Features, Music

Lucy Spraggan: “This song has returned to show me that I made the right choice”

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Featured image: Press

Lucy Spraggan has released a new version of her song, ‘Sober’, in collaboration with Robbie Williams. She was a beloved contestant on The X Factor in 2012 and was the first artist in the show’s history to score a Top 40 single and album before the live shows even aired. Since then, Spraggan has gained a dedicated LGBTQ+ fanbase due to her genuine queer representation and her openness in speaking about gender fluidity. 

Her song ‘Sober’ is about the journey of giving up alcohol, and as she approaches five years sober, she has chosen to re-release it with one of her biggest inspirations. Speaking about the collaboration, Robbie Williams said: “I’ve been a fan of Lucy’s since I first heard her on X Factor… I loved ‘Sober’ the first time I heard it, and I’ve really enjoyed working with Lucy on this new version.” 

She is proudly an independent artist, in control of her career, and has released seven studio albums. Lucy released her memoir, Process, last year, which was a Sunday Times bestseller. Spraggan also recently unveiled on Instagram that she is getting married to Emilia Smith in June, with Simon Cowell set to walk her down the aisle. She has just finished supporting James Blunt across the UK and will perform at Glastonbury this year.

We spoke to Lucy about everything, from planning her upcoming wedding to how journaling helps her de-stress on tour.

What does re-releasing ‘Sober’ mean to you?

I wrote ‘Sober’ in 2019, a week after being sober and released the song in 2021, on my Choices album. So, this song, which I thought was done, has come back around. And of course, Robbie is singing on it as well, and he’s had his own sober journey. So it feels like the universe is like “Well done on the sobriety” and this song has returned to show me that I made the right choice. It’s unbelievable to have him on the song. 

How are you balancing planning a wedding and preparing to go on tour?

For the tour in general, I just love it. It’s my favourite place to be, so I can’t wait. Luckily, I’m very rehearsed at having a really manic and stressful life. We had a wedding meeting this morning, and I’ve got a Google spreadsheet with 12 tabs to stay on top of everything. My manager is also very good, and he takes care of the work side.

How do you look after your mental health when things are hectic?

My biggest thing is to move my body. I also wake up every day and journal. That’s the first thing that I do. I’ve got a PEMF (Pulsed Electro Magnetic Fields) mat that supposedly heals you. I sit on that and journal, then I always do something physical. Today I went on a run, sometimes I’ll box, and sometimes I’ll just go for a nice long walk. Running helps me a lot with the creative process too. I’ll be running, and an idea will pop into my head. Even when I’m on the road, at home, or in the studio, I always make time for those things. Otherwise, I can’t show up as my best self. 

How does journaling help you?

Journaling is a daily non-negotiable. It doesn’t matter where I am. I was on holiday, and I still got up to journal. I started journaling in 2020, I think. Sometimes I’ll read my journal and I’m like “Who is this person? Are they speaking English?”. When someone tells me that they don’t journal, I say “But how do you know how you feel about anything? How do you know that you feel that way?”. I always tell people that the best supplement for your mental health is a pen and a book.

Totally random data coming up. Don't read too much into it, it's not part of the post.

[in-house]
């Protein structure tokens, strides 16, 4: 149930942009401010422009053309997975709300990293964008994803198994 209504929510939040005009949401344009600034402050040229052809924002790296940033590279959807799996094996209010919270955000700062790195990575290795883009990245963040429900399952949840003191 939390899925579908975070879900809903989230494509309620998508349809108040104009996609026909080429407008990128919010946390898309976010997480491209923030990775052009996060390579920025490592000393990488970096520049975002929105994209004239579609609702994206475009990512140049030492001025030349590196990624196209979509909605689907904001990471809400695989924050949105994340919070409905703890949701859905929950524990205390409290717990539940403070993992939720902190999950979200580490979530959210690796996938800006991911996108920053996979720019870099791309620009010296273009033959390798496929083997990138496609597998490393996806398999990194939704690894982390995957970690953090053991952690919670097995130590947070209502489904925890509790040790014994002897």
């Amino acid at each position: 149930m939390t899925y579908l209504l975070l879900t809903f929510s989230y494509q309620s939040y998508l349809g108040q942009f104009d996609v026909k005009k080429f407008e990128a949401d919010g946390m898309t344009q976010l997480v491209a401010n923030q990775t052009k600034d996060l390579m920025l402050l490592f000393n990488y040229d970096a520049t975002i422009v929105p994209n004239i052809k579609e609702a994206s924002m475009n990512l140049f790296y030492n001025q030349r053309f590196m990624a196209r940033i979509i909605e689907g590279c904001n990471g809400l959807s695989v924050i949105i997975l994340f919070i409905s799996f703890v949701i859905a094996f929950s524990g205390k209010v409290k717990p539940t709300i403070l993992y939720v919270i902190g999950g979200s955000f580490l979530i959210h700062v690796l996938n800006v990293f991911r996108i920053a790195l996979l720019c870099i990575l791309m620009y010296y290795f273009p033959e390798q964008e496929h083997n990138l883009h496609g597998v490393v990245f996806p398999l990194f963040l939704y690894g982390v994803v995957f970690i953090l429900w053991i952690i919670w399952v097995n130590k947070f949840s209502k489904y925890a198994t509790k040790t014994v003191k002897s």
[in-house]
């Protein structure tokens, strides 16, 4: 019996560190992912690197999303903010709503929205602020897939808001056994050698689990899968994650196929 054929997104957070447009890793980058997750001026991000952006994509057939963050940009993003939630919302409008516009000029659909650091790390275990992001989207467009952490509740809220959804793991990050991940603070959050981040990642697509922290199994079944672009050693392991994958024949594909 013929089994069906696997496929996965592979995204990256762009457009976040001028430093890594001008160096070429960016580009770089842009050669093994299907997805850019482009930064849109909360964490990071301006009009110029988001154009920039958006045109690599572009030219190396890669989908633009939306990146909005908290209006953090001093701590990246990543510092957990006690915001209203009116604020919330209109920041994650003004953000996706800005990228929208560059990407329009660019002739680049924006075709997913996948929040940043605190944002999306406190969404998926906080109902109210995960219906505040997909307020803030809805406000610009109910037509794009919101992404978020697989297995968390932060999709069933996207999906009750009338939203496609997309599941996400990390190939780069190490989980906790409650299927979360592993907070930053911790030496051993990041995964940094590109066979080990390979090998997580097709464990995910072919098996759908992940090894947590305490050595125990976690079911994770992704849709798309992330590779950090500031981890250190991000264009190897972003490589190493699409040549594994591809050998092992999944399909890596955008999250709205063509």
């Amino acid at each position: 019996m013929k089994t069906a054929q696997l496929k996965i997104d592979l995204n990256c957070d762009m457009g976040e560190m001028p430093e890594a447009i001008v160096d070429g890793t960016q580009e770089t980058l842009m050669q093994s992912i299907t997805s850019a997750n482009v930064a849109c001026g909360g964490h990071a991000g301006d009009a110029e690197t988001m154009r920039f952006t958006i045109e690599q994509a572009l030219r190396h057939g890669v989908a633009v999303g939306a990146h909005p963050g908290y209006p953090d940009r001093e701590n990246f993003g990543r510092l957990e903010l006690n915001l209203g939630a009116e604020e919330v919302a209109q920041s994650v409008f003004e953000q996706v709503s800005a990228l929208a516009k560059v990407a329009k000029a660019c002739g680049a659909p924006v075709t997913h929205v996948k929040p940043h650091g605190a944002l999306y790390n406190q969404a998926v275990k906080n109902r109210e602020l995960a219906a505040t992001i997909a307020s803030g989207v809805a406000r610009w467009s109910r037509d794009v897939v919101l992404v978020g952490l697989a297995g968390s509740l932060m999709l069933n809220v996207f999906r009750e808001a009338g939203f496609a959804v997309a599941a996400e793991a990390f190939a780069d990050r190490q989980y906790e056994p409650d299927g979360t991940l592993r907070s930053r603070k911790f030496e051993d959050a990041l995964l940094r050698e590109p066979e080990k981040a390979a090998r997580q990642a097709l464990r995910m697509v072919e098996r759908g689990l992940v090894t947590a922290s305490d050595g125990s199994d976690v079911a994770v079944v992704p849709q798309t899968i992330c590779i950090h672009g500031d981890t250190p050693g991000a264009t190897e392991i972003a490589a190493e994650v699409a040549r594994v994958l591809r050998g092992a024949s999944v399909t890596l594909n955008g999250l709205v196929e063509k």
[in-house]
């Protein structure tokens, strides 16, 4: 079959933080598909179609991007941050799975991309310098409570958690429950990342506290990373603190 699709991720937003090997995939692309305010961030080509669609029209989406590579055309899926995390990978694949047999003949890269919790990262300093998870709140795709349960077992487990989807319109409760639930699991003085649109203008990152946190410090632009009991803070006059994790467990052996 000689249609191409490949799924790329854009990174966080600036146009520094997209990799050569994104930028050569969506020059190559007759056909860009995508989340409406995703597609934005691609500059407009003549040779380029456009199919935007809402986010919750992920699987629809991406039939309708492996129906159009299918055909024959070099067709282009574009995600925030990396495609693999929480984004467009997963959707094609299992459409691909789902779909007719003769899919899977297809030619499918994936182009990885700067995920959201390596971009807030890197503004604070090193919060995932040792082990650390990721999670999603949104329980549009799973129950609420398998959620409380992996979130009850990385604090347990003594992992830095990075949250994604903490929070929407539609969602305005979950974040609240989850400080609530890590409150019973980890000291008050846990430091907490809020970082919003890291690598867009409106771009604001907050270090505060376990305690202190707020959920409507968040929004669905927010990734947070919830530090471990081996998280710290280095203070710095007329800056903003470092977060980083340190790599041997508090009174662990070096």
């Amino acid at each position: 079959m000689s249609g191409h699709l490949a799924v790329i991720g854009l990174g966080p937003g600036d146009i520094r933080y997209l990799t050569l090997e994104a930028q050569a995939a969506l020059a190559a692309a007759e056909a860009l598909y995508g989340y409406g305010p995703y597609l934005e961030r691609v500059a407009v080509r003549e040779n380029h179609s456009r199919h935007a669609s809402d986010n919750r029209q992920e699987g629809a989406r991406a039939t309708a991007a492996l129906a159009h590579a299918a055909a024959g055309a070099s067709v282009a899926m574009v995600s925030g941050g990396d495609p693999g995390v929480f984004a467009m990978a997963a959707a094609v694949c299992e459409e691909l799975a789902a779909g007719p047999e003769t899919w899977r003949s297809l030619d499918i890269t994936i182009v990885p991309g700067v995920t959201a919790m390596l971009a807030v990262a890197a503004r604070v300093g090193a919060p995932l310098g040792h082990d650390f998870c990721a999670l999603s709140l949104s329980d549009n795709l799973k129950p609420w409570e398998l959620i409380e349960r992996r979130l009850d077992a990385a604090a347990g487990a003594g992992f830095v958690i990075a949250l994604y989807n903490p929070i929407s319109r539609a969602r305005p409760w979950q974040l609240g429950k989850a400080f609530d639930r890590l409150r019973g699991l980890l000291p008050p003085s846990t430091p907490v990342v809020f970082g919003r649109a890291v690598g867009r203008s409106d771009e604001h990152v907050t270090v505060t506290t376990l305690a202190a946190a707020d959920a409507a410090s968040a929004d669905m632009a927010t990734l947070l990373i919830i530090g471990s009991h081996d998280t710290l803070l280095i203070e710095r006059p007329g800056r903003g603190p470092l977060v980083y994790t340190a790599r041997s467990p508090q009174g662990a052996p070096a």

Is it the same with singing for you?

Singing and writing have always been my main methods of self-expression. But for me, they’re more like snapshots in time. It’s like a time capsule and the whole thing is very therapeutic. For me, [writing songs and singing] are more like little photographs of life.

What do you do to unwind after a show?

I’m obsessed with the shop Rituals. I’ve got loads of candles, and there’s a certain scent of candles that we take on tour. We’ve got soft lighting in the dressing room with incense burning. So when we come offstage, my dressing room is a really calm space. No one’s in there, and there’s no stress. We go out on stage, bring the energy, and then we come back into the dressing room, and it calms back down. 

Many of your songs are quite hard-hitting. Does it get difficult to perform them night after night?

I’m mostly observing the audience. I know that I’m telling a story, so I don’t ever feel too emotionally attached to them. Sometimes the weirdest song, even ‘Tea and Toast’ which I’ve been playing for more than a decade, sometimes that song will catch me, and I’ll be like, “Oh, wow”. But with ‘Sober’, people always cheer when I say that I’m sober. Any kind of support makes me feel emotional. All my fans are lovely people who are always so supportive. My shows are a mega-safe space.

It’s nearly been a year since your memoir was published, how do you feel?

It was a Sunday Times bestseller, which is still wild to me. I actually wrote that every day in my journal for 18 months before the book came out: ‘Sunday Times bestseller, Sunday Times bestseller.’ The book has been amazing. To have been able to tell my entire truth and put as much out there as I did, about gender, about trauma, about alcohol, family, all kinds of stuff. I’ve definitely felt a shift in the way people perceive me. I think people can see me as a bit more of a whole person, which is nice.

Lucy Spraggan’s tour starts in Glasgow on 14th May and continues in Newcastle Upon Tyne, Leeds, Nottingham, Norwich, Portsmouth, London, and Brighton, as well as Manchester on 16th May. Sober, featuring Robbie Williams, is out on all music streaming platforms.

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Amber Bermingham

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